Find out how gardening can benefit your asthma, avoid asthma symptoms and deal with triggers in the garden.
On this page:
- How can gardening benefit my asthma?
- Avoid asthma symptoms when gardening
- Asthma triggers in the garden
- Is it possible to keep allergens low in your garden?
Did you know that being active in the garden counts towards your 150 minutes of recommended exercise a week? A good mix of gardening activities like weeding, digging or mowing the lawn can improve your breathing, stamina, and overall fitness.
Gardening is a great mood booster. And studies show that being around trees and greenery is good for your breathing. Green spaces and gardens have also been found to reduce asthma hospitalisations where pollution is lower.
The best way to avoid asthma symptoms when gardening is to take your preventer inhaler as prescribed. Your preventer protects your airways over time, meaning you’ll be less likely to react to any triggers in the outdoors.
If asthma symptoms stop you gardening or make you avoid certain tasks, your asthma’s probably not as well controlled as it could be.
Go for an asthma review if your symptoms come on when you’re in the garden. Your GP or asthma nurse can help you get your asthma symptoms under control. They’ll check you’re on the right medicines at the right dose and check your inhaler technique.
Always have your reliever inhaler handy so it’s ready to use if you do get symptoms. Make sure it’s somewhere clean and dry and out of the sun. And always keep the lid on until you use it, so no dirt gets in.
You can’t get rid of all asthma triggers in the garden. Even if you make changes to your own garden, it’s impossible to stop pollen, chemical sprays, or bonfires from neighbouring gardens getting into your garden.
The best way to protect against asthma triggers is to take your preventer medicines as prescribed.
It’s a good idea to take note of what triggers your asthma in the garden. For example, it might be pollen, mould, or garden chemicals. You can also try these extra tips to prevent asthma triggers when gardening:
If pollen is your asthma trigger in the garden
- Treat your hay fever with antihistamines as well as taking your asthma medicines. And find out what else you can do to manage your hay fever.
- Avoid long sessions in the garden on high pollen count days. Shower and change when you go inside because pollen sticks to your hair and clothes.
- Keep pollen down in your own garden by keeping your grass short and pulling out weeds regularly so they can’t flower and release pollen. But be aware that pollen can blow in from other gardens and the surrounding area.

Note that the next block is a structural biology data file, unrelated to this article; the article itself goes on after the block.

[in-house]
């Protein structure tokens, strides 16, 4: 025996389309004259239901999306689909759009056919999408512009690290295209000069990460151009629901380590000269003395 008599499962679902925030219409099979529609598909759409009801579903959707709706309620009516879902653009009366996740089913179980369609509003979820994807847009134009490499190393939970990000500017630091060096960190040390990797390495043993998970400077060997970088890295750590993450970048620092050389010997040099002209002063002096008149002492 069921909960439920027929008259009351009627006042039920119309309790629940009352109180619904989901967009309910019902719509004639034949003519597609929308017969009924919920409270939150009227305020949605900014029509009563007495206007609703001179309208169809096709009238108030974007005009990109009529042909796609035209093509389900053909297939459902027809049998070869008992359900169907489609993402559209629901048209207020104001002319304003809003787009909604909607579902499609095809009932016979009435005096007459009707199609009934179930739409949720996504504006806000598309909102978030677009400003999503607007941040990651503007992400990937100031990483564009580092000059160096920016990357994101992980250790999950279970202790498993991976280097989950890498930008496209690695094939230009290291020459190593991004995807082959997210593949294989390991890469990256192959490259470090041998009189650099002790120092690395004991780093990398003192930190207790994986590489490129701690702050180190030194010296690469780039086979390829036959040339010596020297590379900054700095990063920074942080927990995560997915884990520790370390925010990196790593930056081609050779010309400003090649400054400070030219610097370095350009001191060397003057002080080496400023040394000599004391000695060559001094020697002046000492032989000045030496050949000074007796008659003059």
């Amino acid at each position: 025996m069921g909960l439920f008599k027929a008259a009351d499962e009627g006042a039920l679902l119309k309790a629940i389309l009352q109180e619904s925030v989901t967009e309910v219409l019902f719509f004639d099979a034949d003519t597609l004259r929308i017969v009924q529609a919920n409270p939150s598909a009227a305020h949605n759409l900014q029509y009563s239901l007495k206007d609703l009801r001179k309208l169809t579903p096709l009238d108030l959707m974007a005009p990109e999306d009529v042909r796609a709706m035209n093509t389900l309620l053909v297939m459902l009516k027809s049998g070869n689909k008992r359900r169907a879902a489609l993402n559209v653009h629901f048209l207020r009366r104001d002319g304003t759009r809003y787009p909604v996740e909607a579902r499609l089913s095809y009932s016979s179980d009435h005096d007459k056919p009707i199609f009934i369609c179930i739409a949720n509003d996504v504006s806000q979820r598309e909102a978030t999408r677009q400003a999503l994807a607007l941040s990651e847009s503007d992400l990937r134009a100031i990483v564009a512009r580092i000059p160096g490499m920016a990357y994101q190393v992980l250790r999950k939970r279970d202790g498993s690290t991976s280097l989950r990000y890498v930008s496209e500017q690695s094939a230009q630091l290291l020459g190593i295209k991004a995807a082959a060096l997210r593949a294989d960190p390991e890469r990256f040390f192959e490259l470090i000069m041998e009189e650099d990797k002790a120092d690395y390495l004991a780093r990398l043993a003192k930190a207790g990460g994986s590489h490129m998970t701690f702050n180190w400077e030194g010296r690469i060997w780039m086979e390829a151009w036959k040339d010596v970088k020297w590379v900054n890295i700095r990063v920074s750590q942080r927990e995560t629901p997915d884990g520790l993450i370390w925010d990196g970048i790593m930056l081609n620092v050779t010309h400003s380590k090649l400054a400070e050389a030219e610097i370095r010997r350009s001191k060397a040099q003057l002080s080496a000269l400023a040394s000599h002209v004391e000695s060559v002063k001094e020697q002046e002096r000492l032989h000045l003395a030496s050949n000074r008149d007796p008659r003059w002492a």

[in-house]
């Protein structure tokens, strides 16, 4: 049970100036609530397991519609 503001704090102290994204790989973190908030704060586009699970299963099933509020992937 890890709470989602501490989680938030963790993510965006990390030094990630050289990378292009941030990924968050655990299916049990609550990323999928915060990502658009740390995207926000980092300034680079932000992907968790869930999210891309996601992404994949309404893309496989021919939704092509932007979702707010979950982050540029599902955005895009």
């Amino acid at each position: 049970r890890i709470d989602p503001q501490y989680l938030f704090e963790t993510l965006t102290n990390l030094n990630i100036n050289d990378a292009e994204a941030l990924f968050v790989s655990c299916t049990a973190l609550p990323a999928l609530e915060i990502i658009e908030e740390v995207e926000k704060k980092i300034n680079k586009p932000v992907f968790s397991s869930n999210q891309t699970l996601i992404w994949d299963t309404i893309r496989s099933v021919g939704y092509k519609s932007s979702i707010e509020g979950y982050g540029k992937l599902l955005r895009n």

- Avoid plants and trees with a high allergy rating. For example, trees with catkins like silver birch, and grasses and plants with feathery-looking flowers. These all have light pollen that’s airborne and easy to breathe in.
- Go for insect-pollinated plants which usually have ‘showy’ flowers. The pollen is hidden inside the flower and too sticky and heavy to be carried by the wind. You can find a full list of showy flowers here.
- Some people find that wearing a face mask over their nose and mouth cuts down how much pollen they breathe in when mowing the grass. Remember to get rid of the grass clippings too.
If mould and fungal spores are your asthma trigger in the garden
- Talk to your GP or asthma nurse if you notice symptoms when you’re raking leaves, turning compost bins, or using mulch products like leaf mould and bark or using bagged compost for planting. Antihistamines may help.
- Get rid of any dead, diseased or rotting plants quickly to reduce mould spores.
- Keep your compost heap covered and avoid turning it over in warm weather – dampening it down first can help.
- Choose a mulch that doesn’t rot down, like gravel, instead of wood chips or garden compost which release spores as they decompose.
- Avoid opening bags of compost in a closed place like a shed or a greenhouse – and keep your head out of the bag!
If weed killers and other garden chemicals trigger your asthma symptoms
- Consider organic gardening methods to avoid the risk from chemicals – set beer traps for slugs, and use a hoe or weed by hand. Or consider a layer of gravel mulch to suppress weeds.
- Open the windows and vents if you need to use chemicals in a greenhouse or shed. Some products recommend you wear a protective mask.
- Keep children away while you’re using any pesticides, and off any areas of the garden you’ve just treated. Children with asthma are particularly sensitive.
Some people tell us that choosing plants that don’t set off their asthma symptoms, and avoiding those that do, makes a difference to them in their own gardens. For example, you could choose insect-pollinated plants instead of wind-pollinated plants.
But even if your own garden is full of low-allergen plants and materials, and you’re doing all you can to keep it asthma-friendly, pollen and mould spores can blow into it from neighbouring gardens, and from even further away than that.
It’s worth considering how much effort and money you want to put into redesigning your garden to make it low allergy.
“Because pollen and mould spores are easily carried in the air, there’s a limit to how much you can reduce allergens in your garden,” says Dr Andy Whittamore. “It’s easier to focus on keeping your asthma as well managed as you can so that any garden triggers are not such a problem for you.”
If you need more support, you can call our Helpline on 0300 222 5800, Mon-Fri, 9-5pm. Or, WhatsApp a respiratory nurse on 07378 606 728.
Last updated April 2021
Next review due April 2024